How can art help illuminate the world of science?

Artist Lindsay Olson had tried her best to steer clear of math and science subjects.

Then about a decade ago, while canoing down the Cal Sag Channel with her husband, she was struck by the sight of a sweeping engineered waterfall.

"Finding out who built this structure and why led me to the Metropolitan Water Reclamation District," Olson recounted.

After about a year and a half of "patient pestering," she said, MWRD officials allowed her inside the treatment facility to translate the process through her medium.

"I thought I could learn some science from the engineers to tell the story of what happens to our water," she said. "That was the moment of my epiphany."

Olson's subsequent journey led to her exhibit, "Art, Science and the Elegant Universe," which soon will be on display at the Hinsdale Public Library. The library will host an artist's reception Thursday, Jan. 26 (see Page 18 for details).

"Both scientists and artists thrive on uncertainty and a sense of adventure," Olson's website declares, and her textile artwork aims to illustrate that.

Her journey has included a partnership with Fermilab, where she helped establish an artist in residence program at the nation's preeminent underground neutrino facility for high-energy particle physics. She even traveled to Switzerland to see the Large Hadron Collider, leading her to create a triptych of the world's biggest particle accelerator, which is part of her library exhibit.

"I wanted to convey a sense of the power of the magnets and the hugeness of the collider rings," she said. "I consider myself an ambassador for Fermilab and the science my work highlights."

All the while the former science-averse Olson was getting a crash course in physics, alternating between her sketchbook and her scientific learning notebook, she said.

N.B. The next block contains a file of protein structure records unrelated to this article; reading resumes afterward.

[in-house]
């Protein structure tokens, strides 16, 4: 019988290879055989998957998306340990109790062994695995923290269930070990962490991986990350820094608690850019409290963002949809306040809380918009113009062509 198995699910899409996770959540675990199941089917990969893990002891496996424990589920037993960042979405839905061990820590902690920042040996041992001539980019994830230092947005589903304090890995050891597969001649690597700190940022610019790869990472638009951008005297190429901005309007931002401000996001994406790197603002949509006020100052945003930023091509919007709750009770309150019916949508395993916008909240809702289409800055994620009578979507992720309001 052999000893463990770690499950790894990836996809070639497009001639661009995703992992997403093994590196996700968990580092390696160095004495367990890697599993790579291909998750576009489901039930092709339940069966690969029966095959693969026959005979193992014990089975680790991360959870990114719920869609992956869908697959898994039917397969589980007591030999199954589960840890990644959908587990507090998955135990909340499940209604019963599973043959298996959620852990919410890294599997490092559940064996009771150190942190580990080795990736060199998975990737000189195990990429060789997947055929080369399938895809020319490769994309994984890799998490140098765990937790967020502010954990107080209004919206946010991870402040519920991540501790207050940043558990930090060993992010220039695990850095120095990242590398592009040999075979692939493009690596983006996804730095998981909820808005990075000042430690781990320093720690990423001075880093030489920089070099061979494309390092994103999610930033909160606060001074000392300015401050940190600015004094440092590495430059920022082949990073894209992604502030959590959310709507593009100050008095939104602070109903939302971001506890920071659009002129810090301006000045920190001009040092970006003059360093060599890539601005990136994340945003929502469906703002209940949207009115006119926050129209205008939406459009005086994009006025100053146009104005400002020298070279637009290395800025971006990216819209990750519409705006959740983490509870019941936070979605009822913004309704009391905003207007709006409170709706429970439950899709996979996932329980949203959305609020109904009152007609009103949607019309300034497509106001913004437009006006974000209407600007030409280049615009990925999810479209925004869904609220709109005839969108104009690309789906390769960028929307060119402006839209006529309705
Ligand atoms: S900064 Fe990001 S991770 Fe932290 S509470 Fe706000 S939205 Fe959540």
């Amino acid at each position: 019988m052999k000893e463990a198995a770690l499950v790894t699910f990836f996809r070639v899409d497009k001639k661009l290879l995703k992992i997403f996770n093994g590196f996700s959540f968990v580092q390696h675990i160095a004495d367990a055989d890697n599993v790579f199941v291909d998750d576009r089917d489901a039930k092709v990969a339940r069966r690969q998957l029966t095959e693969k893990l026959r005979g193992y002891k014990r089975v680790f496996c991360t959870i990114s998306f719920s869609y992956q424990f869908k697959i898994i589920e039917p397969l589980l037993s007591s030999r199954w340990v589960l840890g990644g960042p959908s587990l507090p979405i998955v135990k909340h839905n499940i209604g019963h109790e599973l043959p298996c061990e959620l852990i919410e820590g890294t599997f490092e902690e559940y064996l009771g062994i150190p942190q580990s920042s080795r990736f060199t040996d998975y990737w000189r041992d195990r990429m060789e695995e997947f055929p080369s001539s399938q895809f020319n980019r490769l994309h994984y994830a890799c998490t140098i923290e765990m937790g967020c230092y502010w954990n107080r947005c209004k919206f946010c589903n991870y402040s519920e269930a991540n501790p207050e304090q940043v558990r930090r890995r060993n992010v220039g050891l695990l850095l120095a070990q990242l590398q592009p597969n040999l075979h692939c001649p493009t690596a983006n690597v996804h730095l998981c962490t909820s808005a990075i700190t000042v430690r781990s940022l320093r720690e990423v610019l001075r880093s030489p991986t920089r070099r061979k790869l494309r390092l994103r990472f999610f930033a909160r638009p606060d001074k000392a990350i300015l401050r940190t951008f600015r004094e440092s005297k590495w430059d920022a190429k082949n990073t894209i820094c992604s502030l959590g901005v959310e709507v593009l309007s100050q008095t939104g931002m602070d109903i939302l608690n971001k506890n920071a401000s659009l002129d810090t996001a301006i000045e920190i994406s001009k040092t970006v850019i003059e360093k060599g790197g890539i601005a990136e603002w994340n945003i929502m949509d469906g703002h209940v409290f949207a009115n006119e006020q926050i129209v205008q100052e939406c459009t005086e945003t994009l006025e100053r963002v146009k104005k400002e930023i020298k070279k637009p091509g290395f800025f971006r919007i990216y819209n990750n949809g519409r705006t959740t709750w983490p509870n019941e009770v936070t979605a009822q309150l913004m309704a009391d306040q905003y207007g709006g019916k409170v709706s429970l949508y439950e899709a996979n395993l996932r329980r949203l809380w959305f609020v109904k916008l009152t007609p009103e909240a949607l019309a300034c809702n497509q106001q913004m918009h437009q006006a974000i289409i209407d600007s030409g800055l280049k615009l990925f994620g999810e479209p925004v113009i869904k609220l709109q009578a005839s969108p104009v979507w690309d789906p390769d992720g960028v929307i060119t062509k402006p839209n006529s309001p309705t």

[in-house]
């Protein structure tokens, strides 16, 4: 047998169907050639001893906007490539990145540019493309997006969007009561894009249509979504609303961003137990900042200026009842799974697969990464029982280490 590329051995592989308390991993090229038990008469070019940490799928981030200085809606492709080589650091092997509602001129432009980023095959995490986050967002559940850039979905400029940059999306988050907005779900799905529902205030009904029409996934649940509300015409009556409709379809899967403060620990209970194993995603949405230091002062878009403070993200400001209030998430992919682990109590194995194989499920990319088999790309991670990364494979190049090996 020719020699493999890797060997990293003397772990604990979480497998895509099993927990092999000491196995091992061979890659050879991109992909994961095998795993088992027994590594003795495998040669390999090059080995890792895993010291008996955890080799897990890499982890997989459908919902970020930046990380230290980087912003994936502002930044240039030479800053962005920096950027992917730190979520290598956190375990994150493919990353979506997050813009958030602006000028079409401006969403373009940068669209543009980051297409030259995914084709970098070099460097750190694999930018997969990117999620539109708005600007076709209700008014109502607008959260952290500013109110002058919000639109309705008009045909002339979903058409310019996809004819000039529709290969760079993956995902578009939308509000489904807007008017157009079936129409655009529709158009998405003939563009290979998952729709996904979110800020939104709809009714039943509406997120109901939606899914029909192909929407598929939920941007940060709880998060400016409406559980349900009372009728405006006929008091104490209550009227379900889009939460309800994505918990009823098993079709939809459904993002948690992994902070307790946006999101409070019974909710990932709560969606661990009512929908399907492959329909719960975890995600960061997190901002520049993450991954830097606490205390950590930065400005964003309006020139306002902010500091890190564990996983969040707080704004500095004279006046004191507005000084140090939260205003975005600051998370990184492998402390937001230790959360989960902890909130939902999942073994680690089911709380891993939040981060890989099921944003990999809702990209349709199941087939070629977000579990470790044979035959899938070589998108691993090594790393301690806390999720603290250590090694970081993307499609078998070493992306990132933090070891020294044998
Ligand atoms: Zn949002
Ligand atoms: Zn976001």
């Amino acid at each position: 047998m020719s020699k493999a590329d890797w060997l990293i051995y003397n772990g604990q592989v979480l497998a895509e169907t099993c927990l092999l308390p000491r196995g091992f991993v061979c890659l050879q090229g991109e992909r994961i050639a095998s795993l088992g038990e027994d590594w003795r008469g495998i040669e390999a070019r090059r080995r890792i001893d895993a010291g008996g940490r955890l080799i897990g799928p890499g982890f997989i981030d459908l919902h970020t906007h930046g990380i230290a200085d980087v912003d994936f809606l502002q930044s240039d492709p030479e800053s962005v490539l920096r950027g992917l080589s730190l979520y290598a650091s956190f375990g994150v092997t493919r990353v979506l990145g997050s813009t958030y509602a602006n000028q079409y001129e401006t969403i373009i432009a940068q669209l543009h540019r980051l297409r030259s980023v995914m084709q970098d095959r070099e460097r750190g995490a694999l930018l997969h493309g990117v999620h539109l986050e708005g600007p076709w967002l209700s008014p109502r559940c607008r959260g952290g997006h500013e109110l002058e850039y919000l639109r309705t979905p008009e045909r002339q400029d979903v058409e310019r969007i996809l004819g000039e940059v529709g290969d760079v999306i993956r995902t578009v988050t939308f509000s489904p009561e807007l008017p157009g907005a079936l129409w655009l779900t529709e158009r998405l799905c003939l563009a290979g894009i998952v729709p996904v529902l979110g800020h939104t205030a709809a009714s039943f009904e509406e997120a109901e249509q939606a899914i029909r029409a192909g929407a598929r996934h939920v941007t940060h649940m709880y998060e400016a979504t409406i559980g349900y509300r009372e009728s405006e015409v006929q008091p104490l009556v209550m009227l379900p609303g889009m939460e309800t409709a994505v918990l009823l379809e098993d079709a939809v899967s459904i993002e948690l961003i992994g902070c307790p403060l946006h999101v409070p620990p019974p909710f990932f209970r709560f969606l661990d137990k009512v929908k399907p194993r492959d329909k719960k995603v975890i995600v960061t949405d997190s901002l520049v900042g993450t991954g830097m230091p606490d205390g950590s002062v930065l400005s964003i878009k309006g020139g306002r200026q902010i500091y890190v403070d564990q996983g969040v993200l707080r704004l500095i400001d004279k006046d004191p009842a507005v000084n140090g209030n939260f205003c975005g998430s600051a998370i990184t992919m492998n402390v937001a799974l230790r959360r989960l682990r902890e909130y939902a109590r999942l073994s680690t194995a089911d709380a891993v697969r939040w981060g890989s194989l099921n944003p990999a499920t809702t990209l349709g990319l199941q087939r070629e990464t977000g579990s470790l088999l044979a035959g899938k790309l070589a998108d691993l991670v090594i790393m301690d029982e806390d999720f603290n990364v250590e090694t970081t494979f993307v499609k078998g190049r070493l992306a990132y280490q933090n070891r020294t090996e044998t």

"I'm interweaving the learning and developing the art at the same time," she said. "I work hard to learn and convey accurate science in my work."

Olson's pursuit of inspiration has also taken her aboard a research vessel in the Atlantic Ocean and into the hidden vaults of the Field Museum. She feels validation when scientists give her positive feedback.

"When I've showed them the work, they could absolutely see the science in it," she said. "It's a great experience for me as an artist."

Olson is gratified to have found her niche.

"It's taken me a really long time to really use my training in a way that was meaningful for me," she said. "My art isn't just decorative. It's meant to be out in the world helping people appreciate science in a way that's more accessible for them."

For those interested in a deeper dive, Olson will give a talk on art and high-energy physics at 7 p.m. Wednesday, Feb. 15, at the library.

She said her mission is to "shrink the distance between the viewer and the ideas I'm expressing. It's just a way of helping people feel more comfortable in connecting with these concepts."

­- by Ken Knutson

Author Bio

Ken Knutson is associate editor of The Hinsdalean